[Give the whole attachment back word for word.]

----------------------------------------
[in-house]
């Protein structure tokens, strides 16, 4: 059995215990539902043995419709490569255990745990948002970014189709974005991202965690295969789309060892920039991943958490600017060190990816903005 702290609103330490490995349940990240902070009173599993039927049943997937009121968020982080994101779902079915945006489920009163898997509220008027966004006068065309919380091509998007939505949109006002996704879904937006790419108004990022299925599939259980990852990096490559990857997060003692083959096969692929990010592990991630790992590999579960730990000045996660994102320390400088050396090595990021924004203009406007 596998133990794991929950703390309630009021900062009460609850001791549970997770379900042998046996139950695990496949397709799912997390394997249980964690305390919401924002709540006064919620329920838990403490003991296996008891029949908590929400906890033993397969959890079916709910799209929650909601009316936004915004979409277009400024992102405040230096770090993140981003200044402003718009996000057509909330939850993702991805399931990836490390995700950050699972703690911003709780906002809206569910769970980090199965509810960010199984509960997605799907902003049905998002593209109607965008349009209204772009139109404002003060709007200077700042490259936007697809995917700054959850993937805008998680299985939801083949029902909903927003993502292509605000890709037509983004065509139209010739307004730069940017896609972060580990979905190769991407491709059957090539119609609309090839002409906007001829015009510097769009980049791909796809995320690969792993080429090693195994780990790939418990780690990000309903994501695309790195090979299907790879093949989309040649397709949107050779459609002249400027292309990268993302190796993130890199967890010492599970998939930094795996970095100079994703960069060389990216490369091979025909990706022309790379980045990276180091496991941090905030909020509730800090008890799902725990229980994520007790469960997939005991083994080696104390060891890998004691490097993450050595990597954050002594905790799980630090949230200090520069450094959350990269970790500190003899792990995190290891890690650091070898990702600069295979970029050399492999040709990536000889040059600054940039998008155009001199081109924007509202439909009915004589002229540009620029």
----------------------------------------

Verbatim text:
[in-house]
């Protein structure tokens, strides 16, 4: 059995215990539902043995419709490569255990745990948002970014189709974005991202965690295969789309060892920039991943958490600017060190990816903005 702290609103330490490995349940990240902070009173599993039927049943997937009121968020982080994101779902079915945006489920009163898997509220008027966004006068065309919380091509998007939505949109006002996704879904937006790419108004990022299925599939259980990852990096490559990857997060003692083959096969692929990010592990991630790992590999579960730990000045996660994102320390400088050396090595990021924004203009406007 596998133990794991929950703390309630009021900062009460609850001791549970997770379900042998046996139950695990496949397709799912997390394997249980964690305390919401924002709540006064919620329920838990403490003991296996008891029949908590929400906890033993397969959890079916709910799209929650909601009316936004915004979409277009400024992102405040230096770090993140981003200044402003718009996000057509909330939850993702991805399931990836490390995700950050699972703690911003709780906002809206569910769970980090199965509810960010199984509960997605799907902003049905998002593209109607965008349009209204772009139109404002003060709007200077700042490259936007697809995917700054959850993937805008998680299985939801083949029902909903927003993502292509605000890709037509983004065509139209010739307004730069940017896609972060580990979905190769991407491709059957090539119609609309090839002409906007001829015009510097769009980049791909796809995320690969792993080429090693195994780990790939418990780690990000309903994501695309790195090979299907790879093949989309040649397709949107050779459609002249400027292309990268993302190796993130890199967890010492599970998939930094795996970095100079994703960069060389990216490369091979025909990706022309790379980045990276180091496991941090905030909020509730800090008890799902725990229980994520007790469960997939005991083994080696104390060891890998004691490097993450050595990597954050002594905790799980630090949230200090520069450094959350990269970790500190003899792990995190290891890690650091070898990702600069295979970029050399492999040709990536000889040059600054940039998008155009001199081109924007509202439909009915004589002229540009620029």